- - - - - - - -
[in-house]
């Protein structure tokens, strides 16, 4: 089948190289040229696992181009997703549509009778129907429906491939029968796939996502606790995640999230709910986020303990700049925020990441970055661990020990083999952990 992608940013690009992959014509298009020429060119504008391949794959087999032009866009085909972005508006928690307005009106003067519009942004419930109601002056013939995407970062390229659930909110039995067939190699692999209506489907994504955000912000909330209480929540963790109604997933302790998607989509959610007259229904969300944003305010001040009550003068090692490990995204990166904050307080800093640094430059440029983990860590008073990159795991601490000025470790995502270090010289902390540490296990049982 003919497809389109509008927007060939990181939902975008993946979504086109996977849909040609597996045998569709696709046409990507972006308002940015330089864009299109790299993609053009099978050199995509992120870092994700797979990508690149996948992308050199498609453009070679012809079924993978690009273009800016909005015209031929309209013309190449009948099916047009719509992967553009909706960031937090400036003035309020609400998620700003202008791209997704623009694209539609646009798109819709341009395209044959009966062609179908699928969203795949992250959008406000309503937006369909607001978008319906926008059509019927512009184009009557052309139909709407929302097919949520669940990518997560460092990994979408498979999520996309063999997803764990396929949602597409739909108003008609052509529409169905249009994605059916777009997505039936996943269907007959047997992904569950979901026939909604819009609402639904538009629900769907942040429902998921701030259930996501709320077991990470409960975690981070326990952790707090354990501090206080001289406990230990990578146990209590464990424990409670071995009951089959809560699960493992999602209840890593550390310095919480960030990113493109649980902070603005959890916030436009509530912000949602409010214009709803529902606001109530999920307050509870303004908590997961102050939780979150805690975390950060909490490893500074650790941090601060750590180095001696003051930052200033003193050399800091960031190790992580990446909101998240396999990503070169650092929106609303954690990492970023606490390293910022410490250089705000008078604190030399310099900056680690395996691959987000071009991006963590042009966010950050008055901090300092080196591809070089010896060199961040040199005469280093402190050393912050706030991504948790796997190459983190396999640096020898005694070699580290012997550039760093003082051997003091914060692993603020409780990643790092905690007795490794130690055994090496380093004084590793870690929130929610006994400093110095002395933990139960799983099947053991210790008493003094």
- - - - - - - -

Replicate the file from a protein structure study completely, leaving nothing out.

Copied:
[in-house]
């Protein structure tokens, strides 16, 4: 089948190289040229696992181009997703549509009778129907429906491939029968796939996502606790995640999230709910986020303990700049925020990441970055661990020990083999952990 992608940013690009992959014509298009020429060119504008391949794959087999032009866009085909972005508006928690307005009106003067519009942004419930109601002056013939995407970062390229659930909110039995067939190699692999209506489907994504955000912000909330209480929540963790109604997933302790998607989509959610007259229904969300944003305010001040009550003068090692490990995204990166904050307080800093640094430059440029983990860590008073990159795991601490000025470790995502270090010289902390540490296990049982 003919497809389109509008927007060939990181939902975008993946979504086109996977849909040609597996045998569709696709046409990507972006308002940015330089864009299109790299993609053009099978050199995509992120870092994700797979990508690149996948992308050199498609453009070679012809079924993978690009273009800016909005015209031929309209013309190449009948099916047009719509992967553009909706960031937090400036003035309020609400998620700003202008791209997704623009694209539609646009798109819709341009395209044959009966062609179908699928969203795949992250959008406000309503937006369909607001978008319906926008059509019927512009184009009557052309139909709407929302097919949520669940990518997560460092990994979408498979999520996309063999997803764990396929949602597409739909108003008609052509529409169905249009994605059916777009997505039936996943269907007959047997992904569950979901026939909604819009609402639904538009629900769907942040429902998921701030259930996501709320077991990470409960975690981070326990952790707090354990501090206080001289406990230990990578146990209590464990424990409670071995009951089959809560699960493992999602209840890593550390310095919480960030990113493109649980902070603005959890916030436009509530912000949602409010214009709803529902606001109530999920307050509870303004908590997961102050939780979150805690975390950060909490490893500074650790941090601060750590180095001696003051930052200033003193050399800091960031190790992580990446909101998240396999990503070169650092929106609303954690990492970023606490390293910022410490250089705000008078604190030399310099900056680690395996691959987000071009991006963590042009966010950050008055901090300092080196591809070089010896060199961040040199005469280093402190050393912050706030991504948790796997190459983190396999640096020898005694070699580290012997550039760093003082051997003091914060692993603020409780990643790092905690007795490794130690055994090496380093004084590793870690929130929610006994400093110095002395933990139960799983099947053991210790008493003094």